Audio Interview With the Author
Audio Length: 15 minutes
Former Los Angeles prosecutor Marcia Clark became famous in 1994-95 when she prosecuted the racially-charged trial of football star O.J. Simpson, for the throat-slashing murder of his ex-wife Nichole Brown Simpson and bartender, Ronald Goldman. Shockingly, and despite overwhelming evidence, Marcia Clark lost.
In a later civil suit brought by the victims’ families, O.J. was found guilty, and was ordered to pay the plaintiffs $33.5 million. The recent release of the blockbuster TV series, THE PEOPLE V O.J. SIMPSON: AMERICAN CRIME STORY relives the grueling details of the most publicized trial in history, with Ms. Clark superbly portrayed by actress Sarah Paulson.
Where is Marcia Clark today?
The prosecutor continues to try cases, but this time in the fictional world of legal thrillers. In addition she reviews appeals court cases, looking for flaws.
As a novelist, Marcia launches her second legal thriller series with BLOOD DEFENSE (May 1, 2016, Thomas & Mercer). The book portrays ambitious defense attorney Samantha (Sam) Brinkman who comes face-to-face with a murderous sociopath–and her own past. The new series comes after four other fictional thrillers and her New York Times bestselling nonfiction book, WITHOUT A DOUBT (with Teresa Carpenter), about the Simpson case.
As a self-professed “crime junky,” Clark writes with legal accuracy and uses real places in her native city of Los Angeles as backdrops. In this AUDIO interview, she talked with Authorlink recently about her work as a writer, and about the impact of the TV series on her personally.
For Clark, writing novels is “very different” than preparing for a legal case. “In a legal case the facts are all there, but in a novel, I get to decide the outcome,” she said. In fiction she isn’t “constrained by ethics.”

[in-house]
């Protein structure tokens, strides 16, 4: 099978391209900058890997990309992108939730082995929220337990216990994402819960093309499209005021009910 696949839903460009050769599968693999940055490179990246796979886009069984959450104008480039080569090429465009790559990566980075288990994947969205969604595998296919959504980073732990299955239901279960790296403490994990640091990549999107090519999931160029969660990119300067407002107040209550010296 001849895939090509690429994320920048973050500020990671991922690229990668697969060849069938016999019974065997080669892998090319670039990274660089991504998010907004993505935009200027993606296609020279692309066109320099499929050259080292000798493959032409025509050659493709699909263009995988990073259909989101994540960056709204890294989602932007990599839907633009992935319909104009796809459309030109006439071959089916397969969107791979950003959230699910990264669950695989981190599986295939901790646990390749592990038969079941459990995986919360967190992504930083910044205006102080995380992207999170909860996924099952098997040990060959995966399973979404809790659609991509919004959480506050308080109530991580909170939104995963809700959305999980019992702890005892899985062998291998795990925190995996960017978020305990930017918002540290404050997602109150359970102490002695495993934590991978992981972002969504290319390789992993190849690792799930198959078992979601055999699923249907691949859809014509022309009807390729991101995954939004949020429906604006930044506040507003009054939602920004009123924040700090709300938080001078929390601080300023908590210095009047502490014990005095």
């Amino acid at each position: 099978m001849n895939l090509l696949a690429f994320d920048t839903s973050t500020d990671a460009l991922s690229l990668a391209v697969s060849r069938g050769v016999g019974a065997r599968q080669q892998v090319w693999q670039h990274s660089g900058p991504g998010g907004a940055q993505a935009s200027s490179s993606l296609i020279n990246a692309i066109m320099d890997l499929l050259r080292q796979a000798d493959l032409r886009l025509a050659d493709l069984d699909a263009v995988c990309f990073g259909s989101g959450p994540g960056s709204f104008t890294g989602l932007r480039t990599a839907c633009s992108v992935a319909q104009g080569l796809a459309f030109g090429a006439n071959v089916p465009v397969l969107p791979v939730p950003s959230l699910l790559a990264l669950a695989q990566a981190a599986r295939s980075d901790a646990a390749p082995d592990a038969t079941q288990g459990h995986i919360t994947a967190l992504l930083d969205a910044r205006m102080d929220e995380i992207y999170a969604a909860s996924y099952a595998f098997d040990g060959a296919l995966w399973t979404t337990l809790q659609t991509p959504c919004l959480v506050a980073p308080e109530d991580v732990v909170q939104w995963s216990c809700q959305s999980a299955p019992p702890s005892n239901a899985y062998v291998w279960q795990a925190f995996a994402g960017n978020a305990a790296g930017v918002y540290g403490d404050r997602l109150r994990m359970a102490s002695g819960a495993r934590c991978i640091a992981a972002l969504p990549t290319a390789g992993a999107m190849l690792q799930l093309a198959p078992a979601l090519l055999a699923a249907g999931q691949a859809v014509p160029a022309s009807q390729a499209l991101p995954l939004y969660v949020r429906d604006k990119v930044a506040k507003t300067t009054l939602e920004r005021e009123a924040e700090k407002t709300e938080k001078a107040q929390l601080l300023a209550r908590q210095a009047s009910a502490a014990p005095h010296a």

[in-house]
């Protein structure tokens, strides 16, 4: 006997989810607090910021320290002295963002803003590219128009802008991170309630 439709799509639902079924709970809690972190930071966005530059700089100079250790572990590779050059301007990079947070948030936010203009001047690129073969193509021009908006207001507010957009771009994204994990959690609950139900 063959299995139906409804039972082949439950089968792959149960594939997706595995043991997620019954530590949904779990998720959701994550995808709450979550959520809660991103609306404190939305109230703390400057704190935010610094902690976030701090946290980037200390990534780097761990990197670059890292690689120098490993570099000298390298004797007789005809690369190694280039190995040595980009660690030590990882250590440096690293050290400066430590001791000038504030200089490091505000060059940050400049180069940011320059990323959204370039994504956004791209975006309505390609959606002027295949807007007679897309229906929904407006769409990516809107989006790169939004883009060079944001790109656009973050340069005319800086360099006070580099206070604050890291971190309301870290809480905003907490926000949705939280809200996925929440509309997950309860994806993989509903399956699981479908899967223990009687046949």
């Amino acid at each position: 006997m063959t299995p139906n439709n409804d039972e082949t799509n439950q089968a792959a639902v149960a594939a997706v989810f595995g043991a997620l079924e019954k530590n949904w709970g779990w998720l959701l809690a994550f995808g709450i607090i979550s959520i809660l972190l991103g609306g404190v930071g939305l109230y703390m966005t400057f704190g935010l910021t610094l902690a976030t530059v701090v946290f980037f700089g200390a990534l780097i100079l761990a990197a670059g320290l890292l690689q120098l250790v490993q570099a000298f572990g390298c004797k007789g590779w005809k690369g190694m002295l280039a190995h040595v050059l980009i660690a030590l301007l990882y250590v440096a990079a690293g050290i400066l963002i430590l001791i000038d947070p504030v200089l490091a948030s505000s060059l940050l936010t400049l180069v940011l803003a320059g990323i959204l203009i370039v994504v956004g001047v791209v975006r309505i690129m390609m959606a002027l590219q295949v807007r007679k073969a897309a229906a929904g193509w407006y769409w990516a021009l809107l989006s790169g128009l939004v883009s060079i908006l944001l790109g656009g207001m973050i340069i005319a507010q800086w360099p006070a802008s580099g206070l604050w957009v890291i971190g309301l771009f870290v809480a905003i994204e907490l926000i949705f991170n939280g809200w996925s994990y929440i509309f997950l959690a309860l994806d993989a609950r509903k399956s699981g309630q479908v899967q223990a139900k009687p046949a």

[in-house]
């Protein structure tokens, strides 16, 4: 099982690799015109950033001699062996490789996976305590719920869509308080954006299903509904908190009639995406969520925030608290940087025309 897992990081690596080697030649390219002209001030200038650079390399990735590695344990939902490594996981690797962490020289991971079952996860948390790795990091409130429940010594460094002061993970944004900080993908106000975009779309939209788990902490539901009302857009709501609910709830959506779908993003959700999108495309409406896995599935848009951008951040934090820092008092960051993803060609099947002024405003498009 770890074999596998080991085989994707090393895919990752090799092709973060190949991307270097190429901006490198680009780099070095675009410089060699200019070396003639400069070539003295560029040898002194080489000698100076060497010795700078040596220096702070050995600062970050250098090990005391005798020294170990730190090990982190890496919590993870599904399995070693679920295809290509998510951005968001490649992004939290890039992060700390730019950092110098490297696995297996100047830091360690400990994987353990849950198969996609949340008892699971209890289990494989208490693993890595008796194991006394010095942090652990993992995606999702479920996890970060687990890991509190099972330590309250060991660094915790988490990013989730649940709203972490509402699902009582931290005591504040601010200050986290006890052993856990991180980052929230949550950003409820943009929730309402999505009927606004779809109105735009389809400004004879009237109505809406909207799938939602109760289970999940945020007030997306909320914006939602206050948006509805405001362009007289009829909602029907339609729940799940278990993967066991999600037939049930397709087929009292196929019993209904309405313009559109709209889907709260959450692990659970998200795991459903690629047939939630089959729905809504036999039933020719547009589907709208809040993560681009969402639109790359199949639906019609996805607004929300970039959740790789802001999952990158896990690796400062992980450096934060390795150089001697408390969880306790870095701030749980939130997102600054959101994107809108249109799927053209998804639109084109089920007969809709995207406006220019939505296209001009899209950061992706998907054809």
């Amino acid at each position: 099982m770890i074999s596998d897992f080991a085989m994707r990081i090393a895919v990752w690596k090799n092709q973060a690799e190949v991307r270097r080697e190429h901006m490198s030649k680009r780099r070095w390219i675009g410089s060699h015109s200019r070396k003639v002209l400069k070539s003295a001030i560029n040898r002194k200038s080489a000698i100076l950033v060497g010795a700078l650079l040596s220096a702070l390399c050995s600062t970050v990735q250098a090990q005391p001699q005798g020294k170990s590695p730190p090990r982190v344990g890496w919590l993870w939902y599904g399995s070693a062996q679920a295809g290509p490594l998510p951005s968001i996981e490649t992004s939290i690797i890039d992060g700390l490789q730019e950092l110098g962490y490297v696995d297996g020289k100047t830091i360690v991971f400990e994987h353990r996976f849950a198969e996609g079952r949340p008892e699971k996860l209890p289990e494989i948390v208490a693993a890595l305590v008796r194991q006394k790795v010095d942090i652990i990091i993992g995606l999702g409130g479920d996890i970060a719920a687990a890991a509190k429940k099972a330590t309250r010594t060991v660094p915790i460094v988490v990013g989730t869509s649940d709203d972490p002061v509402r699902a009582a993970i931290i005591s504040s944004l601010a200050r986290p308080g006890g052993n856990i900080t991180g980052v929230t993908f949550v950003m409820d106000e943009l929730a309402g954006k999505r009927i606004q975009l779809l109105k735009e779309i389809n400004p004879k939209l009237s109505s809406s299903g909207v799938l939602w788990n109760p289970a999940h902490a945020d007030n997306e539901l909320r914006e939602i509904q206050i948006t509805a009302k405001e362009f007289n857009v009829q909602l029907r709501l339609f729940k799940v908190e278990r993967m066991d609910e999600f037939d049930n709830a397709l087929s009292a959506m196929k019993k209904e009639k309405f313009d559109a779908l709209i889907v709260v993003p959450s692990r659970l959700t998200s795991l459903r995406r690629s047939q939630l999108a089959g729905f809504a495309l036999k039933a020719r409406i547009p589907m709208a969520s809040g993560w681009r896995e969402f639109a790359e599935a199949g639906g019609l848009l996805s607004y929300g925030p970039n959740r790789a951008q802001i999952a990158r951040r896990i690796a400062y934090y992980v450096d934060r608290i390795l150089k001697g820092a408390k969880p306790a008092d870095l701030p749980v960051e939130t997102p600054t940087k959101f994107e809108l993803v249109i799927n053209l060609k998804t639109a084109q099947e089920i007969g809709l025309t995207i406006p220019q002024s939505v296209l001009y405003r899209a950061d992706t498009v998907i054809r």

The hardest part about novel-writing is in coming up with an intriguing plot that also reveals something about the characters, she said. The solution to the plot must be seeded throughout the story without giving away the ending. “You can’t have the killer be someone we’ve never met who just pops up in the last chapter,” she laughed.
Despite setbacks in her career, Clark maintains a sharp sense of humor and a surprisingly easy style, both of which come through in BLOOD DEFENSE.
In the novel, BLOOD DEFENSE, Sam is struggling to keep her fledgling private practice afloat. When she lands a high-profile double-murder case in which one of the victims is a beloved TV star—and the defendant is a decorated veteran LAPD detective – she’s certain this is the case to launch her career. Although Sam has some internal doubts about her new client’s innocence, she and her two associates (her closest childhood friend and a brilliant ex-con) throw themselves into their own investigation of the murders in hopes of uncovering evidence that will provide them with reasonable doubt. Determined to find the truth even if it means breaking a few rules, Sam discovers a long-buried secret about her own family, leading her to question everything about her life in terms of right vs. wrong, and innocent vs. guilty.